Aunty Saji shared interesting articles and other things she picked from either email or the internet, like Einstein’s letter to his daughter where he says, “Perhaps we are not yet ready to make a bomb of love, a device powerful enough to entirely destroy the hate, selfishness and greed that devastate the planet. However, each individual carries within them a small but powerful generator of love whose energy is waiting to be released.”
Saji Cumaraswamy was a bomb of love.
There were times when we discussed philosophy and religion. She didn’t care too much about institutions and personalities. She had a relationship with “God”, I figured. She knew I was an atheist and said she had been one too. She never asked me to consider the possibility that god existed. I never asked her to consider the possibility that there was no such thing as a creator-god. But we talked about and learnt from our respective cosmologies. She spoke about the Sermon on the Mount and she gave me a very interesting interpretation of the dictum of ‘turning the other cheek’.
‘I've just returned home after a 'thanksgiving service' at the little church -the corner of Jawatte Rd. It was for the Very Rev Fr James Amerasekara, who was Vicar at St Paul's church, Kandy in the late 60s and 70s. A lovely man. Not a great speaker, but good-very liberal and kind. He put up with my never-ending questions about church dogma. He died some years ago. But what really interested me was what Bishop Duleep de Chickera said in his short sermon. Apparently Fr James was chaplain at St Thomas when Duleep joined as a new curate. He said Fr James' ministry was governed by 2 points. The first was intriguing. The reference was to Jesus' exhortation- 'If a man slaps you on your cheek, turn to him the other also'. He said that he, together with many others, found that very difficult, until he realized that what Jesus meant was 'stay within slapping distance; don’t move away because that distance is also the distance for an embrace’.’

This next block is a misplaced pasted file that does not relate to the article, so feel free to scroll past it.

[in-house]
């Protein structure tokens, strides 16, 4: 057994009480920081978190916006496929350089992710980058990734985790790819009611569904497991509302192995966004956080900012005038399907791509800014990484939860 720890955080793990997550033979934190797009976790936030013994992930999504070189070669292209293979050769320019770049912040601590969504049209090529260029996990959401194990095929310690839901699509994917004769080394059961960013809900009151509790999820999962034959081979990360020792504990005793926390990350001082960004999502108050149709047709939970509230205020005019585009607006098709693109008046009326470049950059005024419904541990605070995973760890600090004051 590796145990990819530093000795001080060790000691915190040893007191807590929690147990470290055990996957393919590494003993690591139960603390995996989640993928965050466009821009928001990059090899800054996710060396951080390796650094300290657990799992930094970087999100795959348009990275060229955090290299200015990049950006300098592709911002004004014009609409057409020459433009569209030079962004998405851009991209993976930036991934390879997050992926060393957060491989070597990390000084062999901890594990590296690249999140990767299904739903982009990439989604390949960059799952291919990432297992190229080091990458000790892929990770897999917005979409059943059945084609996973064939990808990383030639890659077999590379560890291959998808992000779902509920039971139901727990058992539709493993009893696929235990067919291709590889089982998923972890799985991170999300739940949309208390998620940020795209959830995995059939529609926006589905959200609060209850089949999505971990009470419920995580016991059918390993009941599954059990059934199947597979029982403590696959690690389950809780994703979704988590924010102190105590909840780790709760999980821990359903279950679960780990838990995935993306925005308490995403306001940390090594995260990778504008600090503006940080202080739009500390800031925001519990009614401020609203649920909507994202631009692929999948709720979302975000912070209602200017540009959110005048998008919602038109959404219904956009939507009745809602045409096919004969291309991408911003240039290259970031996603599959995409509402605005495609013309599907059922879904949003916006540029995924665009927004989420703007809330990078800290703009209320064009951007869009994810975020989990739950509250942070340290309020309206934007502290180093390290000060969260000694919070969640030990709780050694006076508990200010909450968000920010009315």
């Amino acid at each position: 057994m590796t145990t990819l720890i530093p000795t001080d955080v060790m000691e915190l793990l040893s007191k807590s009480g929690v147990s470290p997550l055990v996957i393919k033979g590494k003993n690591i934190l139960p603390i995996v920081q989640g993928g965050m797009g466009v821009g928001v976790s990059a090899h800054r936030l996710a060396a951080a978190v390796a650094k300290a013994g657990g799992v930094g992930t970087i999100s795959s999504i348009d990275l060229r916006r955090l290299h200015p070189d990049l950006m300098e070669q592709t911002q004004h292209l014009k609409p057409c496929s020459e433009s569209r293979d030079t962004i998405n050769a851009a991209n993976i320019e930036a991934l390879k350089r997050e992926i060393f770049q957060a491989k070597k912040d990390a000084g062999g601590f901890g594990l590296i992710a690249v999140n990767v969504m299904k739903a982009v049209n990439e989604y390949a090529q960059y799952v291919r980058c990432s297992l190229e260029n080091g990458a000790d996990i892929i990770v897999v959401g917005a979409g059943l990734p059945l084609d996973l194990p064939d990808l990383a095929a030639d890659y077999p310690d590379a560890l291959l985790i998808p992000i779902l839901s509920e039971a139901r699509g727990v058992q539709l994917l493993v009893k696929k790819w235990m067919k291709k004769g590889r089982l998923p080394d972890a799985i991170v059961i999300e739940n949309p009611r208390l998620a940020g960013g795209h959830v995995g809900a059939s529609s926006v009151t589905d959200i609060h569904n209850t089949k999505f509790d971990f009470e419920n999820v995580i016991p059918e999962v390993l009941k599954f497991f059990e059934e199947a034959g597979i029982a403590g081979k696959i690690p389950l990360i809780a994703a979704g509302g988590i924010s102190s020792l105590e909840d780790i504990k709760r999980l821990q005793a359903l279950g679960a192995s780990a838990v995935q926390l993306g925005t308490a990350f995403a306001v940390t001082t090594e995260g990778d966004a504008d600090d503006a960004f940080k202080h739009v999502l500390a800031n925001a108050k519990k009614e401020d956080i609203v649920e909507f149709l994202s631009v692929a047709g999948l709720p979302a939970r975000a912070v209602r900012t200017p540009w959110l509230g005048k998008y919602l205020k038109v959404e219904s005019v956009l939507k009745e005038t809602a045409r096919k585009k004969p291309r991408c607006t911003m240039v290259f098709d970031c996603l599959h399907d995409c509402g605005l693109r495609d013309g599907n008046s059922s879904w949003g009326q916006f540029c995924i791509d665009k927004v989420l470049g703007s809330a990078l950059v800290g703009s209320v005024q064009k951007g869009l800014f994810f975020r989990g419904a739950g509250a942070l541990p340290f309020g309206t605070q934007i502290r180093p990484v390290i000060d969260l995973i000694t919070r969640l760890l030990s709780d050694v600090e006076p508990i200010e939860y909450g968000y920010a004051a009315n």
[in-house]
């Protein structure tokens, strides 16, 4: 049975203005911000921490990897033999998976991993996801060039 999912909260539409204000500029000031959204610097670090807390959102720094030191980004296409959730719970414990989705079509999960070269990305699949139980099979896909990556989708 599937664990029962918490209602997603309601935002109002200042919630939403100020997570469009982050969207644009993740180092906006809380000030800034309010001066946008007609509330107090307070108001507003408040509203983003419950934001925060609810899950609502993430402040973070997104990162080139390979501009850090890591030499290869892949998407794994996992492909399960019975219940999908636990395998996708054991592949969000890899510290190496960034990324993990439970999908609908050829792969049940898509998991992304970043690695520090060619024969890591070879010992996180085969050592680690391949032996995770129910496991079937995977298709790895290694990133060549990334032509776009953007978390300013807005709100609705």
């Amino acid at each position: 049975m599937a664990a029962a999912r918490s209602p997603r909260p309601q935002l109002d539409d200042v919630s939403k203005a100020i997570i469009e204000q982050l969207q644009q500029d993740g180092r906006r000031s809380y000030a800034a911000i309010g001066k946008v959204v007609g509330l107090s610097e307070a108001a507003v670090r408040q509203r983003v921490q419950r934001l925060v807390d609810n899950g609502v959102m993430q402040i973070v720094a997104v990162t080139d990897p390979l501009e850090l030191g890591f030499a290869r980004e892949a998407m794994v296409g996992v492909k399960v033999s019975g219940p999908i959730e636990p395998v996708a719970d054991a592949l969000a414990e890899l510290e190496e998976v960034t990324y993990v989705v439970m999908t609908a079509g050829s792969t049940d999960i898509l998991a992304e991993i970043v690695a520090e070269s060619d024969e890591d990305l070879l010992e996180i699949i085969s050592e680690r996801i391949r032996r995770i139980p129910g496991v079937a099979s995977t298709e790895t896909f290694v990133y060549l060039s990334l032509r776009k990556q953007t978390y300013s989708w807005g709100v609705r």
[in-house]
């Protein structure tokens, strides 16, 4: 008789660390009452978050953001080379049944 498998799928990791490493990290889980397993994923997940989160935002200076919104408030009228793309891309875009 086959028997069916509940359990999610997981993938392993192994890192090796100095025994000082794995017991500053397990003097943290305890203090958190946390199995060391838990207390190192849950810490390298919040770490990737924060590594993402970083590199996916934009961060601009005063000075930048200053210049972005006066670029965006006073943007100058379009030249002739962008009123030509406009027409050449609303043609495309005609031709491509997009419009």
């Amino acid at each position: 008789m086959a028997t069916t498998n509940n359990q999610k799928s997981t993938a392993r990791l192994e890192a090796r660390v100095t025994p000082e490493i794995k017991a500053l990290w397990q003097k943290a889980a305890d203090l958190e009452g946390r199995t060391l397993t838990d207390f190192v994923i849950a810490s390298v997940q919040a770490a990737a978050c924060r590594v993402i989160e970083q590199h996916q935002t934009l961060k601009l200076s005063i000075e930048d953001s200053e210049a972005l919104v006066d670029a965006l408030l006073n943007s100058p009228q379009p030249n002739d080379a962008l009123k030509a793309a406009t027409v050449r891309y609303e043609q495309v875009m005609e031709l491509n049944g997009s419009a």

That’s not just compassion but a composite of the sathara brahma viharana: metta, mudita, karuna and upekkha (compassion, the ability to rejoice at another’s joy, loving kindness and equanimity). Our respective belief systems, in the way we articulated and engaged with them, were within slapping distance but nevertheless to us it seemed that it made more sense to embrace.
I loved Aunty Saji dearly and I will always cherish her beautiful ways and especially the way she smiled and said everything she was unable to say the last time I saw her. I told her 'I've never come across anyone so at peace with who they are, where they have been and where they believe they are going.' She smiled again. I said ‘I love you so much,’ kissed her and left. I like to believe she is where she believed she was going to be or, if not, in a place I believe is warranted by the way she lived and loved.